Large, medium-duty electric trucks are available to fleets in the United States, and most of them have been deployed over the last five years by seven different manufacturers. However, now that arguably the most prominent and market-leading electric truck maker, Smith Electric Vehicles, has suspendedproduction, what is the state of this market?
The news about Smith is certainly a strike against the electric truck movement, but as reported by the Kansas City Business Journal, Smith CEO Bryan Hansel is optimistic that his company will reopen its Missouri factory as early as this summer. Moreover, he notes that the factory will be retooled for better production and supply and expects the improvements to ensure profitability for Smith. Hansel’s clarification does boost confidence in Smith’s ability to rebound, although his words should also come with some skepticism. After all, Smith heavily publicized an initial public offering that never came to fruition back in 2012, plans to build a factory in Chicago that never progressed, and an order for 100 electric school buses that went unfulfilled, among other claims.
In New York, one of those other claims was the announcement back in 2011 that Smith would open a factory in the Bronx. Despite featuring Smith and its anticipated Bronx factory in those “New NewYork” television commercials narrated by Robert De Niro, the factory still has not come. However, Smith’s electric trucks do have a presence in New York and have been operated by local companiessuch as Down East Seafood and Duane Reade as well as large, international companies such as Frito Lay (PepsiCo) and Coca Cola. In New York and nationally, though, demand for electric trucks is slim, and Smith has only made 439 sales in the United States.
The challenges facing the electric truck market are essentially the same as those facing electric cars. The vehicles themselves are very expensive, the range of their batteries is limited, and the technology is new and unfamiliar. Those challenges are even more difficult for electric truck makers to overcome, since the manufacturers are startups and small companies like Smith.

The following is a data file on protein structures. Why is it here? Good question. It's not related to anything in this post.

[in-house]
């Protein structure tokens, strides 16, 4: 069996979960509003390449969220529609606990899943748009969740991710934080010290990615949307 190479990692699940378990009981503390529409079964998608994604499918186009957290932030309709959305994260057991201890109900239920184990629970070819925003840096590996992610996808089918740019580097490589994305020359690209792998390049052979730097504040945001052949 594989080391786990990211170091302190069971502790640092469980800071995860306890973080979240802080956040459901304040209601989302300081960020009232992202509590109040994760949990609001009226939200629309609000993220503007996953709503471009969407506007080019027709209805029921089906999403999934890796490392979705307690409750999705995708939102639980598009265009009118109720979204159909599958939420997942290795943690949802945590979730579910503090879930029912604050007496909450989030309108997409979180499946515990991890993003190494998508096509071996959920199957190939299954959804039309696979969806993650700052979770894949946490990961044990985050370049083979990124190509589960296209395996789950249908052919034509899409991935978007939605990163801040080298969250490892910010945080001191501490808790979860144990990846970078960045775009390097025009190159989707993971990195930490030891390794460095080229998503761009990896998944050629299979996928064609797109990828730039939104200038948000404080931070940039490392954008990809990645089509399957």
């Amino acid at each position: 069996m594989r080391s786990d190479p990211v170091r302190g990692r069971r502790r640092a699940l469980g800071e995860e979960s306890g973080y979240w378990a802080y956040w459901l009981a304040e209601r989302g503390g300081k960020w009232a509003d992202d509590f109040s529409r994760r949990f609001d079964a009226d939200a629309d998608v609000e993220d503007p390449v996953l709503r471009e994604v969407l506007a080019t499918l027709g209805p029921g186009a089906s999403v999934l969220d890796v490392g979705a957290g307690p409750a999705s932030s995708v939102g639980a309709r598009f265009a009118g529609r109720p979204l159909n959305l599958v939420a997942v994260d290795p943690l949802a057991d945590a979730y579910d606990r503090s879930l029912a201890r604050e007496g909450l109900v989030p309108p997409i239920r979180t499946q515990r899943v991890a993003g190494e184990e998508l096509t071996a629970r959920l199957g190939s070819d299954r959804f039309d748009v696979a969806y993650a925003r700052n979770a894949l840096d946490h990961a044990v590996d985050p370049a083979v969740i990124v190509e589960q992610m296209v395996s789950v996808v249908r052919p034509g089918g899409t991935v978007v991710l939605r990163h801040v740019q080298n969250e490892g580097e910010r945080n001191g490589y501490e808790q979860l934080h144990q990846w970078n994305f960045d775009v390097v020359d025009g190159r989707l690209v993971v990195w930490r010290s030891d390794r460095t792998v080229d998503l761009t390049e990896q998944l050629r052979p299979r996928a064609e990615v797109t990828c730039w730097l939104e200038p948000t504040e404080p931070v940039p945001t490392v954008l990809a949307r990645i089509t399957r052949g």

However, there is also great opportunity in the market. Last year, Georgia Tech conducted a comprehensive study on the emissions and cost savings of electric trucks, concluding that in dense, urban areas, their total cost of ownership is roughly 20 percent cheaper than diesel counterparts. Much of this savings comes from reduced fuel consumption and maintenance needs. If one assumes that these trucks are leased and operated for a typical length of 5 years, that 20 percent savings should amount to a return on investment of about four years, which is not so bad. As the cost of lithium-ion batteries falls and as electric truck manufacturers gain experience, streamline their operations, and reduce costs, the price of electric trucks is sure to come down. As these prices approach those of diesel trucks, operational savings will drive a more and more compelling return on investment for electric trucks and greater demand from fleets.
The opportunities do not end with reduced vehicle prices though. DC fast charging, for starters, allows electric trucks to spend less time charging their batteries and more time working for a fleet, and improved energy density in batteries will boost their range. In fact, CleanTechnica recentlyreported on how Volkswagen is developing a battery that holds three to four times more energy thanthose on the market today. Even vehicle-to-grid (V2G) technology, which allows an electric vehicle to send electricity back into the energy grid when hooked up to a charger, is being tested on electric trucks made by Boulder Electric Vehicle. V2G alone will earn fleets money by allowing them to charge with electricity from the grid at low-cost, off-peak hours, and then sell it back to a utility at a higher price during peak hours. These technologies all address the shortcomings of electric trucks and are not science fiction. They are all either being used and tested or are under development.
Ultimately, several companies besides Smith are seeing the opportunities in the electric truck space. Some known manufacturers currently include AMP Electric Vehicles (Workhorse), BalqonCorporation, Boulder Electric Vehicle, Electric Vehicles International, and ZeroTruck. Whether or not these companies begin seeing higher demand for their electric trucks is unknown, but considering the great opportunities and technological improvements on the horizon, it is very plausible that theirmarket will grow.